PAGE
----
I keep up with the field via Matthew Noe’s blog “This Week in Graphic Medicine”. It’s immensely helpful for getting a handle on new works in this area. In the meantime, here are a few titles to get you started.
Marbles: Mania, Depression, Michelangelo, and Me: A Graphic Memoir by Ellen Forney. Forney details her struggles with mental health and wondering, on the flip side, it makes her a better artist.
Psychiatric Tales: Eleven Graphic Stories About Mental Illness by Daryl Cunningham. Cunningham’s experience as a UK psychiatric nurse reads like a mental health 101 guide to conditions from bipolar disorder to schizophrenia.
Lighter Than My Shadow by Katie Green. Green’s account of her intensely personal struggle with sexual abuse and eating disorders has been receiving award after award. She deserves them all.
When I Returned; download at https://www.cartoonstudies.org/cartoonist-veteran-project-release-of-when-i-returned-2/. Sobering, this collection of veteran and comic artist’s collaborations is an important new work in voicing contemporary veterans’ stories.
Aging, neurological disorders
Tangles: A Story About Alzheimer’s, My Mother, and Me by Sarah Leavitt. Leavitt illustrates both the big and small ways her family copes and even finds moments of happiness after her mother is diagnosed with Alzheimer’s.
Can’t we talk about something more pleasant?: A Memoir by Roz Chast. New Yorker cartoonist Chast, portrays her aging parents with humor even while her father’s mind is slipping away from Alzheimer’s.
Things To Do in a Retirement Home Trailer Park…When You’re 29 and Unemployed by Aneurin Wright. Wright, a 20-something NYC resident, moves to Florida to care for his terminally ill father and gives up glimpses of the hardship and rewards of caring for someone at the end of their life.
My Degeneration: a Journey Through Parkinson’s by Peter Dunlap-Shohl, c2015, 978-0271-071022. Political cartoonist Dunlap-Shohl’s diagnosis and management of Parkinson’s also provides panels illustrating tips for coping with this progressive illness.
Rosalie Lightning: A Graphic Memoir by Tom Hart. Eisner-nominated cartoonist Hart’s young daughter, Rosalie, suddenly passes away out of the blue and he and his wife are left wondering how and if they can go on without her.
The Facts of Life by Paula Knight. Knight explores her desire to be a woman who has it all, but does that mean having children?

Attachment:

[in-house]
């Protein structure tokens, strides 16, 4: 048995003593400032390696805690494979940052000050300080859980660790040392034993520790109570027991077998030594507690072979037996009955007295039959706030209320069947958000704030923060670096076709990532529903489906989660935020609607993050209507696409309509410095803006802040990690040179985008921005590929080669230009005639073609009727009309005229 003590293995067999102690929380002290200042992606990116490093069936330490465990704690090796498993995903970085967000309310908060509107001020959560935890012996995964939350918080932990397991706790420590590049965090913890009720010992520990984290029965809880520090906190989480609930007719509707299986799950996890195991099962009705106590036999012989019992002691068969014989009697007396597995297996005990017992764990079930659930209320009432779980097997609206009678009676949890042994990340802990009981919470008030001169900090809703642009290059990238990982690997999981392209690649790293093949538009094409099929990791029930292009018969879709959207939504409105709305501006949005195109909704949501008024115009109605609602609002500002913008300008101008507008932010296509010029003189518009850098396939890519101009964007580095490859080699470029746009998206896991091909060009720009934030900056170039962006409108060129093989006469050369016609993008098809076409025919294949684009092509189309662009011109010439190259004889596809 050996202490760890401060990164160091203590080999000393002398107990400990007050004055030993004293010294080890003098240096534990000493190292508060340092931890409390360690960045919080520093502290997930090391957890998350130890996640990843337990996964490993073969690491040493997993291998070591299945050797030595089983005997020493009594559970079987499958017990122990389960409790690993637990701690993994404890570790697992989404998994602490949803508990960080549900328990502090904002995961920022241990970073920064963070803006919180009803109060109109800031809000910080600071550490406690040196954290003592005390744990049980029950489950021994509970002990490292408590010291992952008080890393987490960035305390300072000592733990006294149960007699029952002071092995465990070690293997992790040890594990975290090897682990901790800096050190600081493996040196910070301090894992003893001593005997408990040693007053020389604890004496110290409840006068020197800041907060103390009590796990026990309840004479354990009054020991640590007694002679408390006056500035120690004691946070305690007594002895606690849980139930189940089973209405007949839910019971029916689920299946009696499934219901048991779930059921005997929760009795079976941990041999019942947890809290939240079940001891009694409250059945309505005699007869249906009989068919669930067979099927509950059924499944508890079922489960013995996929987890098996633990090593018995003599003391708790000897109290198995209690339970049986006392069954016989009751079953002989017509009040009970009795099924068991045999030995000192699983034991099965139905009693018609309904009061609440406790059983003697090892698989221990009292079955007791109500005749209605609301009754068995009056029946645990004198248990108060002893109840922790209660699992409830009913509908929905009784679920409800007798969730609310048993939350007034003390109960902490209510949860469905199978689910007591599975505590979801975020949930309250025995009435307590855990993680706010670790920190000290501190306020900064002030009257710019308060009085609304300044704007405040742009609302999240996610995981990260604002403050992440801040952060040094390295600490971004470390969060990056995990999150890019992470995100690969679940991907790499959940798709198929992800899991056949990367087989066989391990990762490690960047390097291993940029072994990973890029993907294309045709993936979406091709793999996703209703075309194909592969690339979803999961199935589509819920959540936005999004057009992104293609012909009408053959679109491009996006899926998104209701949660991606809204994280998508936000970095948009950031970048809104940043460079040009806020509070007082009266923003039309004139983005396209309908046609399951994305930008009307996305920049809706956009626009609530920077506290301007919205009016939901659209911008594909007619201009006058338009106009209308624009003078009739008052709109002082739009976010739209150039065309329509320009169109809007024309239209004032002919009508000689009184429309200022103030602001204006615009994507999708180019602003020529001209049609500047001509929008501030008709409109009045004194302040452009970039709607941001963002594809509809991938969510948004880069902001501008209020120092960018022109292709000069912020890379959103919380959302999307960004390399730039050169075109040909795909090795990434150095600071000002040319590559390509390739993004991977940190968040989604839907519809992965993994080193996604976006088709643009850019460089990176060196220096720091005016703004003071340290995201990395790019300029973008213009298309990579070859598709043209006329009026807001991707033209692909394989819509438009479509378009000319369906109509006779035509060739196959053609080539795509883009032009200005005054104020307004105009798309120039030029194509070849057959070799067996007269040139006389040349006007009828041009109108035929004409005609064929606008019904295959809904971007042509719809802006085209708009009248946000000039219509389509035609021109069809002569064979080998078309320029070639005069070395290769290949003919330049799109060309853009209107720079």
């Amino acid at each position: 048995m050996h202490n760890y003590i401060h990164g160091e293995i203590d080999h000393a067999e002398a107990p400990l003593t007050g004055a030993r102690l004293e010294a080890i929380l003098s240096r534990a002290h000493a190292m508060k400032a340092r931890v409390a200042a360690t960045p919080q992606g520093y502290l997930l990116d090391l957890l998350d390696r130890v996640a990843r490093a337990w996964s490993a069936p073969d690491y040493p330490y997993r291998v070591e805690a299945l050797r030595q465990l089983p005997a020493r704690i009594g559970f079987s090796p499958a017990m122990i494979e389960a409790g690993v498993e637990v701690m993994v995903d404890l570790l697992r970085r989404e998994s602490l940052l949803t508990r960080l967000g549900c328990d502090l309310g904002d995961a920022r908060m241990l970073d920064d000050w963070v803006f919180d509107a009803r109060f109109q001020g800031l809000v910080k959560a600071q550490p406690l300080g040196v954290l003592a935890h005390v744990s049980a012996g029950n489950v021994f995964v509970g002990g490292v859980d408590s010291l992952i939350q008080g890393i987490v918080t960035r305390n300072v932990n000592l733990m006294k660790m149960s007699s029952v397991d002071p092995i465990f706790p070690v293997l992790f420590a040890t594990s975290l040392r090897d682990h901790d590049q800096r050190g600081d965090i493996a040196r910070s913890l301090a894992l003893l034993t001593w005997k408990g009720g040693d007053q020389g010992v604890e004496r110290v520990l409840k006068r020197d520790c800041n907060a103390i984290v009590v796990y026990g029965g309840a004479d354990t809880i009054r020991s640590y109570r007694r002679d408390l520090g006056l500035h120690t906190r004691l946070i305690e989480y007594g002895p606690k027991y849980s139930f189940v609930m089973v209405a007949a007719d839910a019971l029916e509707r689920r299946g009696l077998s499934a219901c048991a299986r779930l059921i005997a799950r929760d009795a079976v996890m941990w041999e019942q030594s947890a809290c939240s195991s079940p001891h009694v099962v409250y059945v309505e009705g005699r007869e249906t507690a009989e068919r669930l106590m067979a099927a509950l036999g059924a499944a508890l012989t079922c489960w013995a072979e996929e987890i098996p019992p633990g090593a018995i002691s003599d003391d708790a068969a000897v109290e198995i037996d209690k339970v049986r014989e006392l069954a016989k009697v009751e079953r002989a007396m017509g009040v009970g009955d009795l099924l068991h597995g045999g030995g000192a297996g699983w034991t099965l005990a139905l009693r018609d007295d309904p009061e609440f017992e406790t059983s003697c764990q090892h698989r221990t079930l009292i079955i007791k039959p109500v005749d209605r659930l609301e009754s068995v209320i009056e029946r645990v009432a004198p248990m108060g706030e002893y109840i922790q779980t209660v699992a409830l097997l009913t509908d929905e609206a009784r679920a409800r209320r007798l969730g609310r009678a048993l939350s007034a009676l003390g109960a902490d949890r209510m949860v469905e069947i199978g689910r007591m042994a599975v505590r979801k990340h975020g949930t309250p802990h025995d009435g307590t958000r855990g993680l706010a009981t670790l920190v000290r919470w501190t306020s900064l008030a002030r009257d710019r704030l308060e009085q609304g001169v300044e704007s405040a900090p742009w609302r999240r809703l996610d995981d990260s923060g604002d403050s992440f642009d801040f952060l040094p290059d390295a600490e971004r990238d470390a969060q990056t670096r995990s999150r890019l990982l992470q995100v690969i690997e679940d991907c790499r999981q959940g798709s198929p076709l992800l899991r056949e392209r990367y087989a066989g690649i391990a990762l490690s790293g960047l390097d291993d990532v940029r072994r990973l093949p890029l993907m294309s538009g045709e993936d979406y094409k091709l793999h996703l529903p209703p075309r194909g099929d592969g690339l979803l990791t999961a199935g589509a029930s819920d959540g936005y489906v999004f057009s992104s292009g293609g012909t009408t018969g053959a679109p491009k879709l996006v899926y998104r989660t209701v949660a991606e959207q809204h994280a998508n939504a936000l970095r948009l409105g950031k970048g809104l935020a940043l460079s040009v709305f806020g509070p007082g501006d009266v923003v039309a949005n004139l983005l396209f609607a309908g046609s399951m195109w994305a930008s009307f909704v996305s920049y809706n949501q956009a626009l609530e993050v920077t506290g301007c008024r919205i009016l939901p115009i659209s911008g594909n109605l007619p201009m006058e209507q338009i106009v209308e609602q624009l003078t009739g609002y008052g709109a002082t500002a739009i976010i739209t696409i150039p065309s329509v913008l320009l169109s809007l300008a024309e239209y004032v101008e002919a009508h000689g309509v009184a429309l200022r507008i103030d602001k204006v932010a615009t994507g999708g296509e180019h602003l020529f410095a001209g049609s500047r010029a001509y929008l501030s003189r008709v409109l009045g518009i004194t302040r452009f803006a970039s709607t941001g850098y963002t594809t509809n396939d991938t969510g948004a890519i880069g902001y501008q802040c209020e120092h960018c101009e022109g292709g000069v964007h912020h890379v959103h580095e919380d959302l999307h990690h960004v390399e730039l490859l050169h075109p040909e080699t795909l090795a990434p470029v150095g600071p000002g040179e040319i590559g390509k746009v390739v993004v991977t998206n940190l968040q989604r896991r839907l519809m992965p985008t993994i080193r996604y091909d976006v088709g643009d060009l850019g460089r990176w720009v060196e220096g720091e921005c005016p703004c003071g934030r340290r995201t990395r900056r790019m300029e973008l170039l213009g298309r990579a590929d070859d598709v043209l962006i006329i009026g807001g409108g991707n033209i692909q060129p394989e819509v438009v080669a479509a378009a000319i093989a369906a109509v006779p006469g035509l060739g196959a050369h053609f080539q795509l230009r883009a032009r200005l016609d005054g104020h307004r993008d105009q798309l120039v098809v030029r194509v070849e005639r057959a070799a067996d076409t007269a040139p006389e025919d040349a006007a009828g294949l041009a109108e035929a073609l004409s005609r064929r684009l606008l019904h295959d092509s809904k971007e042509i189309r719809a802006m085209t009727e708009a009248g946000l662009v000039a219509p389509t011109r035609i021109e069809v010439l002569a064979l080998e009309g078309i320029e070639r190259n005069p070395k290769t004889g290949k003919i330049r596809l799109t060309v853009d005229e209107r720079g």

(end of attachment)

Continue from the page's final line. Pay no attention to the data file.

Oh joy sex toy by Erika Moen. A weekly webcomic on sex, sex toys, and lots of other sex things.
The Radium Girls by Emi Gennis. A compassionate, yet stark look at the women watches painters of the early 20th century and their terrible deaths from handling radium.
Taking turns: Stories from HIV/AIDS Care Unit 371 by MK Czerwiec. Real-life nurse Czerwiec hones her nursing skills and caring presence on an HIV/AIDS unit in Chicago during the 1990’s.
The Bad Doctor: The Troubled Life and Times of Dr. Iwan James by Ian Williams. Williams’s semi-autobiographical contemporary tale of practicing medicine in a Welsh community.
Graphic Medicine Manifesto by MK Czerwiec, Ian Williams, Susan Merrill Squier, Michael J. Green, Kimberly R. Myers, and Scott T. Smith, c2015, 978-0271-066493. A how-to guide for those interested in teaching graphic medicine or delving into its scholarship.
Stitches by David Small. Small, a well-known children’s book illustrator, tells of his childhood cancer, colored by an unsupportive family and MD father, who may have caused his cancer in the first place.
Mom’s Cancer by Brian Fies. Fies portrays his mother’s double cancer diagnosis while devoting time to how it affects his family and the challenges of dealing with the medical system.
Cancer Vixen by Marisa Acocella Marchetto. Marchetto sprinkles her breast cancer diagnosis and treatment with humor.
This blog post is adapted from Fay, B. Graphic medicine: healing through comics. Diamond Bookshelf: The Graphic Novel Resource for Educators & Librarians. 2018;(27):14-15. Available at: http://www.diamondbookshelf.com/. Accessed September 6, 2018.